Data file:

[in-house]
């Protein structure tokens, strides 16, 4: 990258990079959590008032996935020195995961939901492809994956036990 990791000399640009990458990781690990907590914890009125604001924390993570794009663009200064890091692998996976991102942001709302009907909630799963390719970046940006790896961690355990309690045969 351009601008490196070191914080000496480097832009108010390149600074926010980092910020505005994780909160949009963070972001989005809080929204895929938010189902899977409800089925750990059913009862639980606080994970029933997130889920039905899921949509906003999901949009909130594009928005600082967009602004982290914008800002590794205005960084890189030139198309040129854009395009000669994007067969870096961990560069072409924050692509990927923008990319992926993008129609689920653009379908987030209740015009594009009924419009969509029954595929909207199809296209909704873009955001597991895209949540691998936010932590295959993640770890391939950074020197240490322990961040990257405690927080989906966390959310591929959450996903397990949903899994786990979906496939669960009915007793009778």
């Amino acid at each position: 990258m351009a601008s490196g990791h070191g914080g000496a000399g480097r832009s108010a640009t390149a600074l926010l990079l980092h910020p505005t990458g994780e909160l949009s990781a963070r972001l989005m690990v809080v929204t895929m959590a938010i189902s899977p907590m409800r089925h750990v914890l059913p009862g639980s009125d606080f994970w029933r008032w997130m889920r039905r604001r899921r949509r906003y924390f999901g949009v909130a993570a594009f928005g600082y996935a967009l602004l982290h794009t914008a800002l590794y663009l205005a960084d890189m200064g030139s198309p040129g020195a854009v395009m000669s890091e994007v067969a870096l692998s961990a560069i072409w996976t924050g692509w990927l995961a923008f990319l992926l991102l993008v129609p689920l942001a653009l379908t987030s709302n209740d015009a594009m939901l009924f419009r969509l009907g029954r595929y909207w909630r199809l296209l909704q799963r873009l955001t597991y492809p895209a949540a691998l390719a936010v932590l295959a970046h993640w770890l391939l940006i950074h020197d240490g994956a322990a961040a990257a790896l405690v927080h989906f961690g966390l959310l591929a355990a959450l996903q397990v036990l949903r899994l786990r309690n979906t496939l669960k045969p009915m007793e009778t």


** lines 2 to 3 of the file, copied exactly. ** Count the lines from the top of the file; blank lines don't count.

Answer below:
């Protein structure tokens, strides 16, 4: 990258990079959590008032996935020195995961939901492809994956036990 990791000399640009990458990781690990907590914890009125604001924390993570794009663009200064890091692998996976991102942001709302009907909630799963390719970046940006790896961690355990309690045969 351009601008490196070191914080000496480097832009108010390149600074926010980092910020505005994780909160949009963070972001989005809080929204895929938010189902899977409800089925750990059913009862639980606080994970029933997130889920039905899921949509906003999901949009909130594009928005600082967009602004982290914008800002590794205005960084890189030139198309040129854009395009000669994007067969870096961990560069072409924050692509990927923008990319992926993008129609689920653009379908987030209740015009594009009924419009969509029954595929909207199809296209909704873009955001597991895209949540691998936010932590295959993640770890391939950074020197240490322990961040990257405690927080989906966390959310591929959450996903397990949903899994786990979906496939669960009915007793009778």
């Amino acid at each position: 990258m351009a601008s490196g990791h070191g914080g000496a000399g480097r832009s108010a640009t390149a600074l926010l990079l980092h910020p505005t990458g994780e909160l949009s990781a963070r972001l989005m690990v809080v929204t895929m959590a938010i189902s899977p907590m409800r089925h750990v914890l059913p009862g639980s009125d606080f994970w029933r008032w997130m889920r039905r604001r899921r949509r906003y924390f999901g949009v909130a993570a594009f928005g600082y996935a967009l602004l982290h794009t914008a800002l590794y663009l205005a960084d890189m200064g030139s198309p040129g020195a854009v395009m000669s890091e994007v067969a870096l692998s961990a560069i072409w996976t924050g692509w990927l995961a923008f990319l992926l991102l993008v129609p689920l942001a653009l379908t987030s709302n209740d015009a594009m939901l009924f419009r969509l009907g029954r595929y909207w909630r199809l296209l909704q799963r873009l955001t597991y492809p895209a949540a691998l390719a936010v932590l295959a970046h993640w770890l391939l940006i950074h020197d240490g994956a322990a961040a990257a790896l405690v927080h989906f961690g966390l959310l591929a355990a959450l996903q397990v036990l949903r899994l786990r309690n979906t496939l669960k045969p009915m007793e009778t």